US said to question China’s role in bid to construct Israeli desalination plant
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US said to question China’s role in bid to construct Israeli desalination plant

Report says Trump administration officials have expressed concern over Hutchison Water International potentially winning tender to build facility

The Sorek A desalination plant, located about 15km south of Tel Aviv (Yossi Zamir/FLASH90)
The Sorek A desalination plant, located about 15km south of Tel Aviv (Yossi Zamir/FLASH90)

US officials have questioned a China-tied company’s bid to construct a new desalination plant in Israel and have expressed concerns over the possibility of it winning the tender, Axios reported Saturday.

Hutchison Water International is one of two companies to have reached the final stage of the tender to build the Sorek B plant, set to be the largest desalination facility in the world, alongside IDE Technologies. Hutchison is owned by Hong Kong-based holding company CK Hutchison Holdings.

Axios said officials in the Trump administration, including US Ambassador to Israel David Friedman, have raised their concerns with the Prime Minister’s Office and the Foreign Ministry.

The plant, which is expected to produce some 200 million cubic meters of water annually, is planned for Nahal Sorek, near the Palmachim air base and a nuclear research facility in the area.

The winner of the tender is set to be announced on May 24.

In October, under pressure from Washington over growing Chinese investments in Israeli companies, the security cabinet announced the formation of a new advisory panel that will review foreign investments in the country.

US officials have questioned why the panel hasn’t examined Hutchison’s involvement in the desalination plant tender, Axios reported, to which Israeli officials have responded that it wasn’t under the committee’s mandate as the matter was set in motion prior to its formation.

“The Americans are speaking to us about this very politely but it is clear they would like us to review the Chinese participation in the [bid],” an Israeli official told the website.

Illustrative: Sorek Desalination Plant, located south of Tel Aviv, on November 22, 2018. (Isaac Harari/Flash90)

A US embassy official said, “We are not going to comment on specific projects but, as with all of our allies and friends around the world, we remain engaged in dialogue with Israel about the best way to review potential foreign investment and economic activities with a view on their impact on national security.”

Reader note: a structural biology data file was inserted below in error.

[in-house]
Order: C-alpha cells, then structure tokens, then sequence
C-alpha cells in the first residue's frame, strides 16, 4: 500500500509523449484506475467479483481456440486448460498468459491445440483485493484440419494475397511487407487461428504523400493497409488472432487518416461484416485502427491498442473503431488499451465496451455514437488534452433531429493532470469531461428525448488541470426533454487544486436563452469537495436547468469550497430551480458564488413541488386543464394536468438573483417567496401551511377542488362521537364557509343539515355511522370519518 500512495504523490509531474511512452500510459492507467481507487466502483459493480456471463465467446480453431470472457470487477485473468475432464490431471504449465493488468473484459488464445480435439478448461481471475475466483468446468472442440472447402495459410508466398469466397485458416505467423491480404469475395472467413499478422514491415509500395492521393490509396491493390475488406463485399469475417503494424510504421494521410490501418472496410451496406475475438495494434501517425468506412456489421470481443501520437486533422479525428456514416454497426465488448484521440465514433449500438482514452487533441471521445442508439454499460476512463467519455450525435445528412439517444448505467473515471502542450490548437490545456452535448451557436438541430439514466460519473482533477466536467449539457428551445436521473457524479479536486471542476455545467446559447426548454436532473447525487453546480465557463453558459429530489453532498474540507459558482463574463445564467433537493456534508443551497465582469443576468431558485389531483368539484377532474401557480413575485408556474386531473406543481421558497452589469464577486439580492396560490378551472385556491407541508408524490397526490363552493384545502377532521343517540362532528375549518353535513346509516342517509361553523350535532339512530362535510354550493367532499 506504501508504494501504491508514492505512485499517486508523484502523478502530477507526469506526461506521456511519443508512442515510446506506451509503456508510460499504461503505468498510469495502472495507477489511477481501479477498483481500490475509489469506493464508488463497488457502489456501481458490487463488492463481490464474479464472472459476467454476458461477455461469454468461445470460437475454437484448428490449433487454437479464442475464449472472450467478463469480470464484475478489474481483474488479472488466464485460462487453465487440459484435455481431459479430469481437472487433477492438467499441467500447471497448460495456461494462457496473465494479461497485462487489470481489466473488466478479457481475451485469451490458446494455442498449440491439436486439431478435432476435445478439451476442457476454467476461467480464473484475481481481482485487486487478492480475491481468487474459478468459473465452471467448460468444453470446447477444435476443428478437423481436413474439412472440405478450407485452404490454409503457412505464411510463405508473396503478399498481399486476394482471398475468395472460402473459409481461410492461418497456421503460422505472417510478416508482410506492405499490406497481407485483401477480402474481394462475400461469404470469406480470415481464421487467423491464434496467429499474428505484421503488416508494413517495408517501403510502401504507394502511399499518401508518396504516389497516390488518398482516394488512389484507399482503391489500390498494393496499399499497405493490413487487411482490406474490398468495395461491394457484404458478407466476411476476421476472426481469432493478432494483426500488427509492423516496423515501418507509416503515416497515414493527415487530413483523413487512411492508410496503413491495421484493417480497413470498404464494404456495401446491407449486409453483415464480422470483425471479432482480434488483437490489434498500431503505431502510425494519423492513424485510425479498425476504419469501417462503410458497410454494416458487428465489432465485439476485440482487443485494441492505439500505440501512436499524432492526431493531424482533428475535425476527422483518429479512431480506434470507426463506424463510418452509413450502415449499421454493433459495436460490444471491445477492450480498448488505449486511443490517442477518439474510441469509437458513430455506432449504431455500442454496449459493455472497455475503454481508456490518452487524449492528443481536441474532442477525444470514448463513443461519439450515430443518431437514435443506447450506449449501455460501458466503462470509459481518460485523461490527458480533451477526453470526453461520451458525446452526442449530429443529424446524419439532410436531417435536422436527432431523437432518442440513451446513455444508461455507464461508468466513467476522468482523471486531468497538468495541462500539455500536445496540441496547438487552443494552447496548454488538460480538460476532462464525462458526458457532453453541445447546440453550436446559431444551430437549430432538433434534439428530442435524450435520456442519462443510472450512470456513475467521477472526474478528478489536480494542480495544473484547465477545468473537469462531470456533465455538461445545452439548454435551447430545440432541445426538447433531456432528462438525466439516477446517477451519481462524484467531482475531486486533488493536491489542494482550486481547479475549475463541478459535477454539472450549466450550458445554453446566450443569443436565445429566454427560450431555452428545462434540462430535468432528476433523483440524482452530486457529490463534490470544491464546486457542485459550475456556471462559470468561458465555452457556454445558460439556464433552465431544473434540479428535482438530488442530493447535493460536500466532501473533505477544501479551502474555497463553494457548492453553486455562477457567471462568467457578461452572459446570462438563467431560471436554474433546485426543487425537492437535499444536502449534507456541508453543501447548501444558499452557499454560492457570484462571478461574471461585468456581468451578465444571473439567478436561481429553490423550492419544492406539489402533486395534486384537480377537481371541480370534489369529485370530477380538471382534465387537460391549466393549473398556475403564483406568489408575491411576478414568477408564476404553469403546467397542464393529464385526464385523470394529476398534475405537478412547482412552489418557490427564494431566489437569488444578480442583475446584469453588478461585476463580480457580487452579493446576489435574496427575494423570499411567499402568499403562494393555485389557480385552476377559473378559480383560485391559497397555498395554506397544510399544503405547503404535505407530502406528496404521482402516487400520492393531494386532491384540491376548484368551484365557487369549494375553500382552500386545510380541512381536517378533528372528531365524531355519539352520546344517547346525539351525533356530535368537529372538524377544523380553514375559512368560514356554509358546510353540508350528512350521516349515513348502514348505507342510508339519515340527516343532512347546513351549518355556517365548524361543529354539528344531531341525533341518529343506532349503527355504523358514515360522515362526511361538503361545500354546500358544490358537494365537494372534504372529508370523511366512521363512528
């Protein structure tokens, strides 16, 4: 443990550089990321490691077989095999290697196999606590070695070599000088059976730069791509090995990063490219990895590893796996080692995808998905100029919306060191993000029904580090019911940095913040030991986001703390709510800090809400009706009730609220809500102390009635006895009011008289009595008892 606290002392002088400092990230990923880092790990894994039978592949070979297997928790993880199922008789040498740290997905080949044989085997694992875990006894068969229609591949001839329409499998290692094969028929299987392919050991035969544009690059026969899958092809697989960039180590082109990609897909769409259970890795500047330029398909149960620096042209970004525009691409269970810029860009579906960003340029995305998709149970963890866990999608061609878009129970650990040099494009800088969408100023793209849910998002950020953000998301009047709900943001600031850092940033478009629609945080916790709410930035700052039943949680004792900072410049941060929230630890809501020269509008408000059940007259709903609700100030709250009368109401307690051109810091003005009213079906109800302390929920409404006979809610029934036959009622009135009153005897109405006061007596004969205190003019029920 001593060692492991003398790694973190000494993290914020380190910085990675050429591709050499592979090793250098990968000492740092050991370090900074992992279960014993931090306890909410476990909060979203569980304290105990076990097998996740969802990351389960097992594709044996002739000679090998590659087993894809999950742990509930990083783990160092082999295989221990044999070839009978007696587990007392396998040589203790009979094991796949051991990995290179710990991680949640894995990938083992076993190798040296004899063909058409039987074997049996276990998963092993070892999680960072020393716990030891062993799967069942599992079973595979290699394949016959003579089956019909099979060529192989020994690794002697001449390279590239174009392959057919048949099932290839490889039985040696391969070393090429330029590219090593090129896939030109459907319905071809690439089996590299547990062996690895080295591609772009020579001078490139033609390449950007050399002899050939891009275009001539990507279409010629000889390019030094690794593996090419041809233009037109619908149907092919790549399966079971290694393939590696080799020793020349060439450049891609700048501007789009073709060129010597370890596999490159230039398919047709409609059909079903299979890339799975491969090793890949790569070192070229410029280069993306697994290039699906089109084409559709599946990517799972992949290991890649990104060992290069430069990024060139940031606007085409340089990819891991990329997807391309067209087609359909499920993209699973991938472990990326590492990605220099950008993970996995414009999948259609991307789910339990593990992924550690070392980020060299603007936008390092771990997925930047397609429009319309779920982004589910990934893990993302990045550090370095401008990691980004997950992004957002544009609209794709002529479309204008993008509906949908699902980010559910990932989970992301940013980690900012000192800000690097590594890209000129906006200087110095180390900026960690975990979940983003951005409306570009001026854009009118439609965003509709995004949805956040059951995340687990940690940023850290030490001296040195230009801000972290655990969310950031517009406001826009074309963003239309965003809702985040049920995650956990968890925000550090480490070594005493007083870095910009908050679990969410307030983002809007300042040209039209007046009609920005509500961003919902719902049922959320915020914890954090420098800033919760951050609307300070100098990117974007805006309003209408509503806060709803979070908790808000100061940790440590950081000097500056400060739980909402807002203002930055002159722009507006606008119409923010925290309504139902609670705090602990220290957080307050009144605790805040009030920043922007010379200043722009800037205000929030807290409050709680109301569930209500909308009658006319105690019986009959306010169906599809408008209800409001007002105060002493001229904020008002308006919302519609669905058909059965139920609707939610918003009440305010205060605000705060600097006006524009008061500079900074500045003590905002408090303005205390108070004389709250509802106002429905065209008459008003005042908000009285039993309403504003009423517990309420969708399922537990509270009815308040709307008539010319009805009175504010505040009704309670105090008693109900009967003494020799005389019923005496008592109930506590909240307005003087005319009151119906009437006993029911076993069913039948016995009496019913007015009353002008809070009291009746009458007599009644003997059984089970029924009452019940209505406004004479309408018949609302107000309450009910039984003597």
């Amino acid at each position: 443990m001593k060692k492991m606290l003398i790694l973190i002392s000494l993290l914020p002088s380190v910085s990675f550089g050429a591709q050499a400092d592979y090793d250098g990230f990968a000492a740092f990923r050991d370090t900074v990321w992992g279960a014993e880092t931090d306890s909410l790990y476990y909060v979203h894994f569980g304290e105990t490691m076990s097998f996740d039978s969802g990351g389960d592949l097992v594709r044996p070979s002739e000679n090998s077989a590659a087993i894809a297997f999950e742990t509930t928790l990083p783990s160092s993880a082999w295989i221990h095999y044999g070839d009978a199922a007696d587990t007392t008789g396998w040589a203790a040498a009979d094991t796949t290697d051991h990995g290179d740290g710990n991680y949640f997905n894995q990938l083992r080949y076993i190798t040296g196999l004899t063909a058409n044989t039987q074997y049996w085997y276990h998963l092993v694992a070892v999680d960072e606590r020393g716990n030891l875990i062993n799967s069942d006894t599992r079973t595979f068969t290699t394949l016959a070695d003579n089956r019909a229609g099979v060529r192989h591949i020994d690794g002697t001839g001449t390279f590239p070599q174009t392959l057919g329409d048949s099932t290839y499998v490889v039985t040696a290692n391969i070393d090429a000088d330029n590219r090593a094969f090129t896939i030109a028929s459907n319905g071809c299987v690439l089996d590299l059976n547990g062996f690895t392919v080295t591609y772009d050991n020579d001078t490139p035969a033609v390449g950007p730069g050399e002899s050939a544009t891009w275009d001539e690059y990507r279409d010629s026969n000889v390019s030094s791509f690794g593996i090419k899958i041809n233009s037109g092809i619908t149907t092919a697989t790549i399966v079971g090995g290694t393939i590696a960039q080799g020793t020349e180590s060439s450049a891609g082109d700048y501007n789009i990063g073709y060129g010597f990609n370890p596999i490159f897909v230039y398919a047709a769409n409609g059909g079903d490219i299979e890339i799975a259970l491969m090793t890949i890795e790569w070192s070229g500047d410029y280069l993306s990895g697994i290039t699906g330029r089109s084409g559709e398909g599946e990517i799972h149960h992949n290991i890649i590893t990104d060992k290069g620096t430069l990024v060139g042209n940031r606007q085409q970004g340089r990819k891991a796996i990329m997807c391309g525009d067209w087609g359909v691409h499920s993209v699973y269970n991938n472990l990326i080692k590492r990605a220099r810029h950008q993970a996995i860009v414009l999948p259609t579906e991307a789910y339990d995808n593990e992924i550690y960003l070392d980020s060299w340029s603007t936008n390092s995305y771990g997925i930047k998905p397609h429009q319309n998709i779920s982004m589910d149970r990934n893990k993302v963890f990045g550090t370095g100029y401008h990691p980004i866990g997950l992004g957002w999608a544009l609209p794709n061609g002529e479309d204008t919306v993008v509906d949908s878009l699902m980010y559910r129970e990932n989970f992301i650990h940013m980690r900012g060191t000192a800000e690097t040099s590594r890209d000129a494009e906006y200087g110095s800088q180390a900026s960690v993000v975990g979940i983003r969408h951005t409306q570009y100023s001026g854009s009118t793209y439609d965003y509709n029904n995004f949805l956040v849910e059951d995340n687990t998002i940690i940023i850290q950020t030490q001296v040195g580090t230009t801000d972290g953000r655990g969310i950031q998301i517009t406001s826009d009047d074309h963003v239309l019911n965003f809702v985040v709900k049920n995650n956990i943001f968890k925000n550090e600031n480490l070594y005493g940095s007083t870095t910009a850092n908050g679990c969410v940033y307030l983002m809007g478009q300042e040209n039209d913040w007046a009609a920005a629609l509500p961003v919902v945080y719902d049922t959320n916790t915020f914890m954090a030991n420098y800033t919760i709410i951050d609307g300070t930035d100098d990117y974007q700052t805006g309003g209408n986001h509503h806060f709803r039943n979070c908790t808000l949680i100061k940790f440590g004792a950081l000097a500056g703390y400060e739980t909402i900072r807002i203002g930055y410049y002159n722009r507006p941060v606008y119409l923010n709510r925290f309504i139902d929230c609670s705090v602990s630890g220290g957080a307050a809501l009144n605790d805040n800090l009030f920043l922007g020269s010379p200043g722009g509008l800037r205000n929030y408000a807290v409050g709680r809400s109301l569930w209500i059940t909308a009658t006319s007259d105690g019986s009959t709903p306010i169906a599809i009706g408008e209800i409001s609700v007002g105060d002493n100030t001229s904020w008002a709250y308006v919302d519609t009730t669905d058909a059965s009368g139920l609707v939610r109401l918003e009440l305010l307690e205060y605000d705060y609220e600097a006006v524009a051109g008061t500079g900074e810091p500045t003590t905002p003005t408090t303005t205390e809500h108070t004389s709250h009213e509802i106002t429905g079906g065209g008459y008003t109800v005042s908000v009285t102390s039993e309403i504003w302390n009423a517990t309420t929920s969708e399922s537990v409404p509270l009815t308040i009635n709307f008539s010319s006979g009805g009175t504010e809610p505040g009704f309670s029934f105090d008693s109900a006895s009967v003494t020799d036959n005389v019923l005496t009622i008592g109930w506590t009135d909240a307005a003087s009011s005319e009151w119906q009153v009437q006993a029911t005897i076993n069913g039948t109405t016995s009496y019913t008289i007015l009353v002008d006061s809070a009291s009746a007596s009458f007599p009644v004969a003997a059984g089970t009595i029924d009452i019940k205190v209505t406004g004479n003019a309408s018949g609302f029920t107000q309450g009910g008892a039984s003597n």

In September Haaretz reported that Hutchison Water International had been flagged as a security concern in Israel.

The Director of Security of the Defense Establishment, Nir Ben-Moshe, sent a letter to the Energy Ministry expressing his strong objection to Hutchison due to its Chinese ownership, the report said. But the Energy Ministry said in response that Hutchison was an Israeli operation which was only indirectly owned by the Hong Kong company.

The ministry further noted that Hutchison already operates a water desalination plant in Sorek that is similar to the planned site.

“The ministry does not see how the Hutchison group’s participation in the new tender is different from the company’s existing operations in the country,” it said.

China and Israel have stepped up trade and business ties in recent years and launched free trade talks.

Chinese firms have made major inroads in Israel, including the takeover of local food giant Tnuva in 2014 and deals to manage the key Haifa and Ashdod ports.

A worker at the Sorek desalination plant, south of Tel Aviv, on November 1, 2015. (Yossi Zamir/Flash90)

But senior security officials have sounded alarm bells over Chinese involvement in Israel’s infrastructure, warning they are a security risk and could jeopardize ties with the US.

In January of last year the head of the Shin Bet security service warned that massive Chinese investment in Israel could pose a danger to national security, Channel 10 (now Channel 13) reported at the time.

“Chinese influence in Israel is particularly dangerous in terms of strategic infrastructure and investments in larger companies,” Nadav Argaman said at a closed-door speech at Tel Aviv University.

In the wake of Argaman’s remarks, Beijing reportedly sought clarifications from Jerusalem about its position.

A week after Argaman’s caution US Deputy Secretary of Energy Dan Brouillette, who was visiting Israel for meetings that included talks with Energy Minister Yuval Steinitz, warned that unless Israel implements stringent screening procedures for Chinese investments, intelligence sharing between the two allies could be threatened.

Brouillette encouraged Israel to take “aggressive steps” to monitor foreign investment to guard against any weaknesses in Israeli infrastructure which could compromise intelligence sharing with the US.

When the new Sorek facility, Israel’s sixth, is completed, it will provide some 200 million cubic meters of water per year, or about one-fifth of household and municipal water consumed in Israel each year, according to the Finance Ministry.

Construction is set to begin in 2020, and water production in 2023, at which point Israel, already a world leader in desalination, will be drawing fully 85 percent of its potable water from the sea.

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